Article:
If we wish to reduce this statement to a more formal theoretical form, we may say perhaps, that Calvinism in its fundamental idea implies three things. In it, (i) objectively speaking, theism comes to its rights; (ii) subjectively speaking, the religious relation attains its purity; (iii) soteriologically speaking, evangelical religion finds at length its full expression and its secure stability. Theism comes to its rights only in a teleological view of the universe, which recognizes in the whole course of events the orderly working out of the plan of God, whose will is consequently conceived as the ultimate cause of all things. The religious relation attains its purity only when an attitude of absolute dependence on God is not merely assumed, as in the act, say, of prayer, but is sustained through all the activities of life, intellectual, emotional, executive. And evangelical religion reaches its full manifestation and its stable form only when the sinful soul rests in humble, self-emptying trust purely on the God of grace as the immediate and sole source of all the efficiency which enters into its salvation. From these things shine out upon us the formative principle of Calvinism. The Calvinist is the man who sees God behind all phenomena, and in all that occurs recognizes the hand of God, working out His will; who makes the attitude of the soul to God in prayer the permanent attitude in all its life activities; and who casts himself on the grace of God alone, excluding every trace of dependence on self from the whole work of his salvation.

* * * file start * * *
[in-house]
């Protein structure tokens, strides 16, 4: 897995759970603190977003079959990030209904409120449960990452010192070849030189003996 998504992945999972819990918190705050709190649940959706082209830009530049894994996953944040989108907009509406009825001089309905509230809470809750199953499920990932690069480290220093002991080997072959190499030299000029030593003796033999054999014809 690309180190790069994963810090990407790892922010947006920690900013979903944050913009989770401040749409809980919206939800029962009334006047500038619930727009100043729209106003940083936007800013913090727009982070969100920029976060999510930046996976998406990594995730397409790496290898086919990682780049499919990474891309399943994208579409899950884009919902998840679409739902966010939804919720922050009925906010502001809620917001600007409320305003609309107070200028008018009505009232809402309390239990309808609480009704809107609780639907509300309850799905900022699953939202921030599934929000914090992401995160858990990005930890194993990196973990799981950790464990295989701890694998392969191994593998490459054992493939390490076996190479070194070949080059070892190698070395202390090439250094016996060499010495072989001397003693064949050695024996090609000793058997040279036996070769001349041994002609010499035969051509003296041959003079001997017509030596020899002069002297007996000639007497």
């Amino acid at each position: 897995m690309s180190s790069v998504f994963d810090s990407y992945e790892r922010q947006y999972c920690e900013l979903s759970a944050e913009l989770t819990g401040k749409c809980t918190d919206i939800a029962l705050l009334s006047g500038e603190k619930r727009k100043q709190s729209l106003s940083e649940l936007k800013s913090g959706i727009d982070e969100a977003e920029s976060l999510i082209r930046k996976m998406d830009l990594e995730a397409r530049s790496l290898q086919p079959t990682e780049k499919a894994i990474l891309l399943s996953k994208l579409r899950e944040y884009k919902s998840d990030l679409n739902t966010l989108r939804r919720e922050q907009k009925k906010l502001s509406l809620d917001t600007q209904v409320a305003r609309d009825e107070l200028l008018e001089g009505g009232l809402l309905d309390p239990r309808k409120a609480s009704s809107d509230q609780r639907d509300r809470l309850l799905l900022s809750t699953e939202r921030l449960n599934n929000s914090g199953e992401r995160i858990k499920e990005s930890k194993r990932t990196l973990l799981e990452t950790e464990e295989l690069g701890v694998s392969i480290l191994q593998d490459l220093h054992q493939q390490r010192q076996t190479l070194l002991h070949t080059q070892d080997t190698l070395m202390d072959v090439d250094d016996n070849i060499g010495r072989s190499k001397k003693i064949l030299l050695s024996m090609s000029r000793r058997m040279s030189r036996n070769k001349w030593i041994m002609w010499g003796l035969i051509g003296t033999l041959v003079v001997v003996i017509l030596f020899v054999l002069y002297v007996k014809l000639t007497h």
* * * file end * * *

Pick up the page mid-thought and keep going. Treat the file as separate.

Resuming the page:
I think it important to insist here that Calvinism is not a specific variety of theistic thought, religious experience, evangelical faith, but the perfect expression of these things. The difference between it and other forms of theism, religion, evangelicalism, is a difference not of kind but of degree. There are not many kinds of theism, religion, evangelicalism, each with its own special characteristics, among which men are at liberty to choose, as may suit their individual tastes. There is but one kind of theism, religion, evangelicalism, and if there are several constructions laying claim to these names they differ from one another, not as correlative species of a more inclusive genus, but only as more or less good or bad specimens of the same thing differ from one another.